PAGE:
Opinion: Why don’t drivers turn on their headlights?

Prepare yourself, because I’m about to throw a tantrum over the abuse of daytime running lights.

It’s January, which means we’re getting driving advice designed to keep us safe on cold winter roads. However, here’s an extra tip for unlit drivers in the UK: Turn on your blimmin’ lights.

It used to be simple: Turn a handle on the steering column or turn a dial on the dashboard to turn on your car’s headlights when it gets dark.

Back then, aside from those embarrassing occasions when the orange glow of a sodium lamp meant you forgot to turn it on after leaving a Sainsbury car park, you rarely went wrong. Thankfully, there’s always a helpful Rover 200 driver on hand to give you a friendly flash before you finally insert the double-curved emblem into the front grille.

Today, things are different. Daytime Running Lights (or DRLs) have been mandatory on all new cars since February 2011, so modern drivers are never left in the dark.Once a sanctuary for Scandinavian cool geography teachers and architects (in Volvo and Saab respectively) are now common.

The problem is, a minority of drivers seem to think DRLs are a substitute for common sense. Because the dashboard is lit, they figured the headlights had to be on before turning their attention to a WhatsApp message or Spotify playlist on the car’s touchscreen.

A survey of around 2,000 motorists conducted by the RAC a few years ago found that more than six in 10 (62%) motorists claimed to have seen other cars and vans driving in dim conditions without any taillights , but indicates that the DRL is on.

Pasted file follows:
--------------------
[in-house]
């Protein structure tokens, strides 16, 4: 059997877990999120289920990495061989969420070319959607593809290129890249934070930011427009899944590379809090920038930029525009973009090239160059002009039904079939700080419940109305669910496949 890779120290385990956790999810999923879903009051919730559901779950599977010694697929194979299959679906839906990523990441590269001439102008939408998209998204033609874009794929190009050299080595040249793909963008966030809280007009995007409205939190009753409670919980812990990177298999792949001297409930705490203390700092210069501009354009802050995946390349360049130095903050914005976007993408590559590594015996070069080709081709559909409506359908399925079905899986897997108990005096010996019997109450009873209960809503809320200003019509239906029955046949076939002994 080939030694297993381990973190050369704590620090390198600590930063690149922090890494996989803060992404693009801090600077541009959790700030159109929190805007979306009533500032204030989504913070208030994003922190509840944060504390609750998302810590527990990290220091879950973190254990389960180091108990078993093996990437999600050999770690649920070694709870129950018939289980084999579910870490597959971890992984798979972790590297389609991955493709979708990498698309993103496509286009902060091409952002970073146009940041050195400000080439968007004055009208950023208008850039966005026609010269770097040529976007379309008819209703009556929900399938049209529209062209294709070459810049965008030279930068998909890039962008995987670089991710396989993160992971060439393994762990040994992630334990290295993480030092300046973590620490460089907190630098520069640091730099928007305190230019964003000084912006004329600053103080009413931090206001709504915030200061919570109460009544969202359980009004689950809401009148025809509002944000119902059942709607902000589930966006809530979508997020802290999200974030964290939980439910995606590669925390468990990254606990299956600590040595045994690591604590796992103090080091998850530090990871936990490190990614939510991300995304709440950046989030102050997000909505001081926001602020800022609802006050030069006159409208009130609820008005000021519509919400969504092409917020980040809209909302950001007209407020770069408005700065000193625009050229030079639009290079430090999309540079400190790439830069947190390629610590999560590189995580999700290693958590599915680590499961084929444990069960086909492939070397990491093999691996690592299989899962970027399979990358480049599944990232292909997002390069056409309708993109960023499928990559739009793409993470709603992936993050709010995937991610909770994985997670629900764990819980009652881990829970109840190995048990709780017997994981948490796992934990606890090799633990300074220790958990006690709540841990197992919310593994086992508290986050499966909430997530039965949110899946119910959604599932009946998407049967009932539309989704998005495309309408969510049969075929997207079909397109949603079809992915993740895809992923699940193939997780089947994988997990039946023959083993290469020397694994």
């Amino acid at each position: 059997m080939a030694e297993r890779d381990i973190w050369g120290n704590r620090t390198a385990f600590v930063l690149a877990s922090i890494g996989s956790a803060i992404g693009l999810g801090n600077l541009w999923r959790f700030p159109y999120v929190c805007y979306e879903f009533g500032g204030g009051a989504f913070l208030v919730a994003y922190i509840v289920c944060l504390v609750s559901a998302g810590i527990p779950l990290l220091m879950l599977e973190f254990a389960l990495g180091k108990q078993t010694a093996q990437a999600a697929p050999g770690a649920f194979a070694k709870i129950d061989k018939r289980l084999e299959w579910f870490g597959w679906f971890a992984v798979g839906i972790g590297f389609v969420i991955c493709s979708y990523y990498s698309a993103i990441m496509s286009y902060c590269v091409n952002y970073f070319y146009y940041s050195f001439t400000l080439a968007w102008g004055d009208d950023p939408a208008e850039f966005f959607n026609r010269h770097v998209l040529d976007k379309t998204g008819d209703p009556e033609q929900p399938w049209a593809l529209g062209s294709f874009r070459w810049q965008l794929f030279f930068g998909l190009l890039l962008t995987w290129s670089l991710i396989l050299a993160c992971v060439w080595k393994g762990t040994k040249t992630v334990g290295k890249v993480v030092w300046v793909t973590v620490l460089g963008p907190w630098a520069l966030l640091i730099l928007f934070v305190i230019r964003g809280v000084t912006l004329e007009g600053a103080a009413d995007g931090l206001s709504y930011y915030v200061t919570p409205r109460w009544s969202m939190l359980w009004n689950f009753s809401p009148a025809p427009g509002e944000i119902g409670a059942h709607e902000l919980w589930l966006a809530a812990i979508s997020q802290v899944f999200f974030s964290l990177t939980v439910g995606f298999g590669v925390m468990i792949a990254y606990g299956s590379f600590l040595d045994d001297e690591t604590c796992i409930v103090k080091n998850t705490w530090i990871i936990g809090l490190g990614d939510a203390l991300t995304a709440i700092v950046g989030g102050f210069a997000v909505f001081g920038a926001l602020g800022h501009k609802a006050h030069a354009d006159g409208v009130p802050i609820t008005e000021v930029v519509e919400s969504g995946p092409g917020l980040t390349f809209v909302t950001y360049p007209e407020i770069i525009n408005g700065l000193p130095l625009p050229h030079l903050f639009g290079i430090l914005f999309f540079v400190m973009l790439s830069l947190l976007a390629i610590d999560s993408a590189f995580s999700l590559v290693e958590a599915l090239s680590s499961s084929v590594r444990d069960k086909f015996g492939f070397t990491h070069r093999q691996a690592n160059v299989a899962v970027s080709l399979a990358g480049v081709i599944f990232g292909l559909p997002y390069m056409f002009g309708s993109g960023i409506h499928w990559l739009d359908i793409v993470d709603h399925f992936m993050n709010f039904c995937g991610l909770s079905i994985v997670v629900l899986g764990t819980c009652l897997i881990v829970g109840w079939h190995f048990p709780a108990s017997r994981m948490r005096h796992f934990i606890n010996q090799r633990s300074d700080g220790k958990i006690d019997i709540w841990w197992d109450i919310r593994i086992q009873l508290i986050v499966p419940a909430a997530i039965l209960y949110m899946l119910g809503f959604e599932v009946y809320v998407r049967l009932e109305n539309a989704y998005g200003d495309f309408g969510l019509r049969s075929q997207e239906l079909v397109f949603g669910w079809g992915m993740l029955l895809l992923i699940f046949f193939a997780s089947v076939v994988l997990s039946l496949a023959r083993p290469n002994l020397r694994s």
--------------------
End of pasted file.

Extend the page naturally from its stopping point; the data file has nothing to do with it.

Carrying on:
dazed and confused

Peugeot 3008 GT Series

They do burn brightly. As the government points out, they are too bright to be used at night and can cause “dazzling and discomfort” to other road users.

Some cars, especially those with fancy light clusters, have their taillights on all the time, so it’s very unlikely that you’ll run into the back of them. Others plunge into darkness, which is less than ideal when the sun goes down or roads are shrouded in thick fog. Oh, and don’t get me started on the fog lights…

Back to the DRL issue, I recently followed a Peugeot 3008 down the notoriously dark stretch of the A30 just before Honiton. For a while, I wondered why the driver was flashing wildly on the road ahead, as if he’d spotted a speed trap.

I quickly realized that the DRL he had been relying on for the past 15 miles or so was no longer up to the task, so he kept flashing his lights in a futile attempt to engage the high beams. Not much chance when you’re running with a pair of DRLs.

He eventually fixed it, but only after some erratic driving and, I suspect, some choice words.

If you’re reading this, chances are you’re one of the many lighting drivers who’ve seen the light. In that case, pass the message on to your not-so-bright neighbor or your Qashqai-driving colleague at the office. If they don’t trust the DRL or their car’s “automatic” lights, tell them to take the bus instead.

That way we can get where we need to be this winter, even if it’s just the office. Safe travels.

Also read:

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Opinion: Why don’t drivers turn their headlights on?

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